Hidebound militarists and reactionary aristocrats could not achieve that sort of mobilization by themselves. The worsening war enjoyed the willing service of people from all walks of Western society. A generation of college students fell as officers. German professors composed earnest petitions pleading for more war. Even in free-trading individualist Britain, wealthy rentiers tamely surrendered their foreign-denominated bonds to the government. And the Americans illustrate the thing as well as anyone: even though they had a front-seat view for three years of what was going on, they jumped into the thing with as much gusto as anyone had in 1914.

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Post by Val » Wed Apr 01, 2015 10:19 am

But then it's no embarassment because the tactical conduct of the war and the horrible casualty rates was a result of technological factors first and foremost.

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Post by lpetrich » Wed Apr 01, 2015 11:46 pm

[quote=""cape_royds""]And the Americans illustrate the thing as well as anyone: even though they had a front-seat view for three years of what was going on, they jumped into the thing with as much gusto as anyone had in 1914.[/quote]
Yes, going from being "too proud to fight" to wanting to make the world "safe for democracy".

Wilson's "Too Proud to Fight" Speech - The Lusitania Resource
Making the World "Safe for Democracy": Woodrow Wilson Asks for War

All you people, what do those speeches seem like to you?

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Post by Jobar » Thu Apr 02, 2015 1:38 pm

I would say that WWI, indeed any war, is far more than just an "embarrassing stain on the West"; it is a flaming and horrible indictment of man's willing and aggressive inhumanity to man, that makes all our claims of civilization and enlightenment into nothing but a sick and awful joke.

But if we are to have any hope of removing that stain, we have to look at the horror of it with open eyes and minds, and try to learn what lessons we can from it. And not just the direct military lessons, like 'infantry charges against massed artillery and machine guns are very bad tactics.' We have to recognize the socioeconomic and psychological lessons, and learn how not to repeat the same sort of errors (both as individuals and as societies) which led us to such destruction.

Does anyone think that maybe, just maybe, we have done at least some of that? At least we've gone a lifetime (though not a long one) in the shadow of weapons even more terrible than what were used in 1914, and not used them. If we as a species can continue so to do, then perhaps we did learn the lessons taught in the hard school of the two world wars; only time will tell. But if we have indeed learned, then maybe we ought not to be so ashamed.

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Post by Val » Thu Apr 02, 2015 1:50 pm

Nah, I don't think so tbh.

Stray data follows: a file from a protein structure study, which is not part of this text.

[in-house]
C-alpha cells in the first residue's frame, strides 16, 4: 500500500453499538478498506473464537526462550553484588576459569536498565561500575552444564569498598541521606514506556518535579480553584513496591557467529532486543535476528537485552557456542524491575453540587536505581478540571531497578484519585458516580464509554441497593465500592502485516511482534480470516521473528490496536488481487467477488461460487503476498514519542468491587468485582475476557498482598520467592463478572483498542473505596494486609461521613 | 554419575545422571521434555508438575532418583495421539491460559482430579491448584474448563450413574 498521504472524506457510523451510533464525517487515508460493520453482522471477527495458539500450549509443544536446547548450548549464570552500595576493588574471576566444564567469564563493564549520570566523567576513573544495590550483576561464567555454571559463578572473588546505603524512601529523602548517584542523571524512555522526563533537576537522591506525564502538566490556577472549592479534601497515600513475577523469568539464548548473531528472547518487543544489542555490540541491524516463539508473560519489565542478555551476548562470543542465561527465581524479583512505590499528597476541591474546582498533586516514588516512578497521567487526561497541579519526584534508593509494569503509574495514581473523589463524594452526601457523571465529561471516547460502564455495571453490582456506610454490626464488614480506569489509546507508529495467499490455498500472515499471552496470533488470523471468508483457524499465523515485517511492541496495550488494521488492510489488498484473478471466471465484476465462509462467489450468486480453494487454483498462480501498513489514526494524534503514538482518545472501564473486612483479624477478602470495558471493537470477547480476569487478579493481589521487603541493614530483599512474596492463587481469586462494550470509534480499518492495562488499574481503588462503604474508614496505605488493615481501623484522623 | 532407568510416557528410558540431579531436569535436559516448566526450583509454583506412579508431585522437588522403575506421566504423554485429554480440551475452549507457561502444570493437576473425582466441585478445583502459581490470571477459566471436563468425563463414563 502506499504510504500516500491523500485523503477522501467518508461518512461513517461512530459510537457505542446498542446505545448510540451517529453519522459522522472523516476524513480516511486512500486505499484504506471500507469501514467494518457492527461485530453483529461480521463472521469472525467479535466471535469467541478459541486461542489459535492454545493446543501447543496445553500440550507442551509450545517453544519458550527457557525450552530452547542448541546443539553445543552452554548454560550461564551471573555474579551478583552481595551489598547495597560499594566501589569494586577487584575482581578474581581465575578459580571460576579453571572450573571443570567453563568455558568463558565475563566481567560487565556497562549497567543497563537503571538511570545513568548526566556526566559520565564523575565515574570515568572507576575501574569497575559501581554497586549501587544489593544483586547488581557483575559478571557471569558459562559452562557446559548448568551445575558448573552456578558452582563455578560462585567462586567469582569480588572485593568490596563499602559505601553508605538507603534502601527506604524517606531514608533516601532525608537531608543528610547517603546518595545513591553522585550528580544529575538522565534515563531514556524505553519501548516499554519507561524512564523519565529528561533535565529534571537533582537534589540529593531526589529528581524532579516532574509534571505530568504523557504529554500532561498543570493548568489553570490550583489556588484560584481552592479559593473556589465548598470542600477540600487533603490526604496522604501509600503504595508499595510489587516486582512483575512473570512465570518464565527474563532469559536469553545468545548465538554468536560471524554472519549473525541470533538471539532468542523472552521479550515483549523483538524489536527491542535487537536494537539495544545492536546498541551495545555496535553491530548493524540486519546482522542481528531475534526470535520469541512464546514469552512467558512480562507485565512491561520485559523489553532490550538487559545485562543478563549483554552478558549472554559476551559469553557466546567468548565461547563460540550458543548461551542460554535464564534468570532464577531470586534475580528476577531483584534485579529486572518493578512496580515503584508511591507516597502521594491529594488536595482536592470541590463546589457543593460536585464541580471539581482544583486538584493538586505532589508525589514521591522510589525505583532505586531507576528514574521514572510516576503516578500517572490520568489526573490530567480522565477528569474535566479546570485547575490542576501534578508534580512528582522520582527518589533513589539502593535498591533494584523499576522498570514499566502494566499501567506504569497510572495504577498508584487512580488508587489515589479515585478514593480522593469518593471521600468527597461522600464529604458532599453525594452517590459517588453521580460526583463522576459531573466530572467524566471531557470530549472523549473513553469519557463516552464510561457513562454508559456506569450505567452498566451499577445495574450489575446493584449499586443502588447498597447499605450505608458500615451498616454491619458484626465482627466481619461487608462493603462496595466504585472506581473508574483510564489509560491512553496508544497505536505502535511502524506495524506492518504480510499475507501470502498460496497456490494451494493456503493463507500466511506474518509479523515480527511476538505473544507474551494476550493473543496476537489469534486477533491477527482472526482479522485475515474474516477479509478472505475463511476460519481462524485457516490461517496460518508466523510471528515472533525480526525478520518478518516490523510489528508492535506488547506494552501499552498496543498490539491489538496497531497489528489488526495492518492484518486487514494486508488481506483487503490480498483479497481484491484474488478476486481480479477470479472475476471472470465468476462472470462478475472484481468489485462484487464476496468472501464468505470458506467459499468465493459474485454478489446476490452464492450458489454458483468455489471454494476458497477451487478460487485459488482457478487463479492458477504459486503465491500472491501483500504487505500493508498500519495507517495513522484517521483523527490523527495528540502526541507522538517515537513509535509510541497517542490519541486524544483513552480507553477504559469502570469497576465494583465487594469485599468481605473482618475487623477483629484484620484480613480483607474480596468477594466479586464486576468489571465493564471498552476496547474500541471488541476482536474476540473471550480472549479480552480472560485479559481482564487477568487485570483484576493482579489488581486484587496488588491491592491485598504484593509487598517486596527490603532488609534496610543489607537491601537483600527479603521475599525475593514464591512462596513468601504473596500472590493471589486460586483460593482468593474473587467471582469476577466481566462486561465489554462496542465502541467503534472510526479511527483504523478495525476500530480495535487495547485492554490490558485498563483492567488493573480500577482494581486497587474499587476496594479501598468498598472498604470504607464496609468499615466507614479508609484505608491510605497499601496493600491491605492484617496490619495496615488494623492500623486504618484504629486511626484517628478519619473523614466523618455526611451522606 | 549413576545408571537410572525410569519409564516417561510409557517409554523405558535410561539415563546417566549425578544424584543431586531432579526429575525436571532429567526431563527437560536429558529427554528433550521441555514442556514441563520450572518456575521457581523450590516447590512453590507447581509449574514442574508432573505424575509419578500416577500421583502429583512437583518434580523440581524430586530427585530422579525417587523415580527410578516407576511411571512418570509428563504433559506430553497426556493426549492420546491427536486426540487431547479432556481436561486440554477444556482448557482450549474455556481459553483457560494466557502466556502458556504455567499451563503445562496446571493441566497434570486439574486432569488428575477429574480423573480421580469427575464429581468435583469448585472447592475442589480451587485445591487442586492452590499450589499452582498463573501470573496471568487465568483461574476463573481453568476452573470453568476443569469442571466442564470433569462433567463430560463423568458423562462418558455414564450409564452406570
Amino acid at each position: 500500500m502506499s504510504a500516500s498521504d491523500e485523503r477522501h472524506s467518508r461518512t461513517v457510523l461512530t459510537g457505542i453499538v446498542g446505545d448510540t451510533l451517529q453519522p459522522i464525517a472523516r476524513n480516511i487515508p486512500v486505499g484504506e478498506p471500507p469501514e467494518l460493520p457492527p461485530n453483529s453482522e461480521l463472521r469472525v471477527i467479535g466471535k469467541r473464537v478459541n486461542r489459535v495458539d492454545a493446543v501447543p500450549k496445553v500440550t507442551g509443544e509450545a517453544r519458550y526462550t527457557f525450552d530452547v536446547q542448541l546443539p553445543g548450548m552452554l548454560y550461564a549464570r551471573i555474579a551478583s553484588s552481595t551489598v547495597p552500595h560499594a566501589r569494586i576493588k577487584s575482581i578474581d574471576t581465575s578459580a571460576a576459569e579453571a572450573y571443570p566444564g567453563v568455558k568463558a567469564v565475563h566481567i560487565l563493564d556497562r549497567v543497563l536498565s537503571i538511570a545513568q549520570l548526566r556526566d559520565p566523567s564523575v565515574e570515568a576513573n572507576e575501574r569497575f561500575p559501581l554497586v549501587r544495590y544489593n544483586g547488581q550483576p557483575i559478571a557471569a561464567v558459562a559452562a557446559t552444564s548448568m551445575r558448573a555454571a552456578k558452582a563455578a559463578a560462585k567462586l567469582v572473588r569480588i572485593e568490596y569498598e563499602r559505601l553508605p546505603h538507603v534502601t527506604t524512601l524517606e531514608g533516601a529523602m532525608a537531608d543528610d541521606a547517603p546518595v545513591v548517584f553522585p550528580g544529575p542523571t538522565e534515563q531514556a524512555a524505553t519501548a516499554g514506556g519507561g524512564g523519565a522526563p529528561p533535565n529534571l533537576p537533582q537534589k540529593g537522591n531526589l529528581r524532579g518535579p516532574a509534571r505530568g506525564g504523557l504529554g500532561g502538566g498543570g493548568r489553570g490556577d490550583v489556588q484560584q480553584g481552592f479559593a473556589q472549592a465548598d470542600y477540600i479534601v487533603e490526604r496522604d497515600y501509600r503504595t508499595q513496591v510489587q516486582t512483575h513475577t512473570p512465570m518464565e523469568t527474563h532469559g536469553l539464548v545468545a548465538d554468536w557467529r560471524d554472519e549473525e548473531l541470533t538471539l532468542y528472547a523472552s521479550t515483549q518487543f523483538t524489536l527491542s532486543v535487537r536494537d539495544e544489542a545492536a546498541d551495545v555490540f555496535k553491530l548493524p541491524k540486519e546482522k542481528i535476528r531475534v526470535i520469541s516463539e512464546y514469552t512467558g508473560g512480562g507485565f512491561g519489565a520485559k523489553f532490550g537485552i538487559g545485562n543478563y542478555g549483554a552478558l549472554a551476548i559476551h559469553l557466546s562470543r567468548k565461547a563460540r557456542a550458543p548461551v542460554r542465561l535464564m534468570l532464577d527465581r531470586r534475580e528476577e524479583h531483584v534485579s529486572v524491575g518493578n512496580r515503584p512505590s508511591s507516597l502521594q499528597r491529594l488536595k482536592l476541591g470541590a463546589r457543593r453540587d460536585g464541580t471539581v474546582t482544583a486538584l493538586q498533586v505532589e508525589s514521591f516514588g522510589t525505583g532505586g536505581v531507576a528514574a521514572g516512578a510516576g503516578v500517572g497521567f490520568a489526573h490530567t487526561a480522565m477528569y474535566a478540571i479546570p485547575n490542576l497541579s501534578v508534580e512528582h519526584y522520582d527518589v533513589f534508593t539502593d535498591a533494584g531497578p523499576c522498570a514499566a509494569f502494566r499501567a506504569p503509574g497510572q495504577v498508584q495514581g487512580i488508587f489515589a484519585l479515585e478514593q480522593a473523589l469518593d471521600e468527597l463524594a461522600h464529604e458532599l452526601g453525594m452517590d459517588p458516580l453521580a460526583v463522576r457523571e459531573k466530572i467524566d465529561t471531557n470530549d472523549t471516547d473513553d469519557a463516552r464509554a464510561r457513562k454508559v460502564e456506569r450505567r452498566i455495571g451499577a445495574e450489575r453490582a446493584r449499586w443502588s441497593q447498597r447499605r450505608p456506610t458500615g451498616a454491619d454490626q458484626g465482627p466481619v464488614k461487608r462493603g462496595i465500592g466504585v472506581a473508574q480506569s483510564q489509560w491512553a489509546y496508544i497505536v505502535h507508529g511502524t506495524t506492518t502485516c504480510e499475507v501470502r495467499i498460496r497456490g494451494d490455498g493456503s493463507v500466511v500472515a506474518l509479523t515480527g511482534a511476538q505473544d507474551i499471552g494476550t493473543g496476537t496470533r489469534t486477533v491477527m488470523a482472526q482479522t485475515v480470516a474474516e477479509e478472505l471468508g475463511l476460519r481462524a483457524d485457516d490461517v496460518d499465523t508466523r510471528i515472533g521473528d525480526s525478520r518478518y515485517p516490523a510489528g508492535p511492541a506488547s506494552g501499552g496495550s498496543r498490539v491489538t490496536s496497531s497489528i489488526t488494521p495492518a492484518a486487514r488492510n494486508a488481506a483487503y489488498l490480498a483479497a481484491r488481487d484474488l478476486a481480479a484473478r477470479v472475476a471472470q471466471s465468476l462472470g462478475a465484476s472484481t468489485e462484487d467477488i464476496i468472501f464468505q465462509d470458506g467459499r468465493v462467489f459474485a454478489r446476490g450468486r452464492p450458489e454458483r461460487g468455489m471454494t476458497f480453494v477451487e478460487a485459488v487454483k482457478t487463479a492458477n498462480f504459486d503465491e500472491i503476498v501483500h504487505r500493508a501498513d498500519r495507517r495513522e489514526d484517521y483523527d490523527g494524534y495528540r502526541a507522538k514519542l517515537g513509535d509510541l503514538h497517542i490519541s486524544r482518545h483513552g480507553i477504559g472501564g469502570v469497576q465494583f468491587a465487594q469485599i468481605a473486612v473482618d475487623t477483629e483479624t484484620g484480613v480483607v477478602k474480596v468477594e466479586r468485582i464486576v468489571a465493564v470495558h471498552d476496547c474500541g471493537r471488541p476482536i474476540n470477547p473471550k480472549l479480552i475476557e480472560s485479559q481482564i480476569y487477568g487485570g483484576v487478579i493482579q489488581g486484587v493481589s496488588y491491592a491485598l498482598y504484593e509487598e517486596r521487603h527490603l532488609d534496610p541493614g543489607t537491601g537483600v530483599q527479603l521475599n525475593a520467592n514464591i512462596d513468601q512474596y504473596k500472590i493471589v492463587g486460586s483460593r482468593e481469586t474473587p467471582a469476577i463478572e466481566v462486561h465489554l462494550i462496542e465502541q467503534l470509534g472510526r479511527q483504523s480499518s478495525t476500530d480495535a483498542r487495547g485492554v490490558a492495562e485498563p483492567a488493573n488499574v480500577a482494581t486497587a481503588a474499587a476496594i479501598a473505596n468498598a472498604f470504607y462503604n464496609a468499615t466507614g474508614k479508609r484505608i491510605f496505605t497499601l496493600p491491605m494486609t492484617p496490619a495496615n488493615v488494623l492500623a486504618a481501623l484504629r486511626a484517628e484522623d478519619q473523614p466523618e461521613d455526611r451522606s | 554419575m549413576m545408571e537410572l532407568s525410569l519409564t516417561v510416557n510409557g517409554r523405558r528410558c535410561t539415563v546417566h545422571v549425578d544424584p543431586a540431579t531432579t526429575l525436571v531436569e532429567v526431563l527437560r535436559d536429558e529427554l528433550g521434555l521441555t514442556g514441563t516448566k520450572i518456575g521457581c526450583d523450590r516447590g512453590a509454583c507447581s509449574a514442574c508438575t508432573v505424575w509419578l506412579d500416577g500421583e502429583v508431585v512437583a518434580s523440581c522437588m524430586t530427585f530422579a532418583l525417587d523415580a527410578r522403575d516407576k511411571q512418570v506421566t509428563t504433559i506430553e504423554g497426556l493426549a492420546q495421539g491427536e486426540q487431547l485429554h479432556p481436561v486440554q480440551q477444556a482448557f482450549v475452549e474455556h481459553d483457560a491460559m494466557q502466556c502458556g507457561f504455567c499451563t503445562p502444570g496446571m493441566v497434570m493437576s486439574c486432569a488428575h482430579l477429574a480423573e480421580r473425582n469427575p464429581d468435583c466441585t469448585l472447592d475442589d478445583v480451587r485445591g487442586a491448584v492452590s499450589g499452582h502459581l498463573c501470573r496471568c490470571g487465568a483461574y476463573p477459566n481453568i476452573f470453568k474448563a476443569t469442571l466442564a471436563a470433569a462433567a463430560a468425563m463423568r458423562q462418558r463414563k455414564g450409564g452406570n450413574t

The fact that nukes haven't been used is more a reflection of the knowledge that using them is like using them on yourself.

Eta, what HAS changed is the fact that governments can't hide their acts from the public anymore nor ignore the protests against those acts.

At least, in theory, but by and large in the developed world it is indeed the case.

ETA2 so that implies that it isn't that we've learned stuff, but that monarchy and imperialism has mostly been supplanted by government by the people, as ineffectual as that can seem sometimes.

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Post by cape_royds » Fri Apr 03, 2015 12:57 am

[quote=""R. Soul""]But then it's no embarassment because the tactical conduct of the war and the horrible casualty rates was a result of technological factors first and foremost.[/quote]

The overall tactical situation (i.e. defensive advantage) was understood reasonably well within a year of the war's outbreak, by many of the military and political leaders on both sides.

But what was the strategic, political, economic, and social response to that tactical situation? It can be summarized in one word: more.

Was that response foreordained by the technology? If it was not foreordained, then the "clusteration" of the war is embarrassing to those concerned.

But if it was indeed foreordained, than that would mean that the technologies were so inextricably interwoven with all other aspects of the greater civilization, that the "clusteration" of the war is hardly less telling.

As the war went on, the driving forces did not come from the outdated backward monarchies. The driving forces came more and more from the most advanced and most liberal states--the states which best exemplified what the modern West is all about.

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Post by Pierrot » Fri Apr 03, 2015 11:38 pm

I agree, the insanity was from 1915 onwards, when it was obvious that it had all bogged down in a bloody stalemate.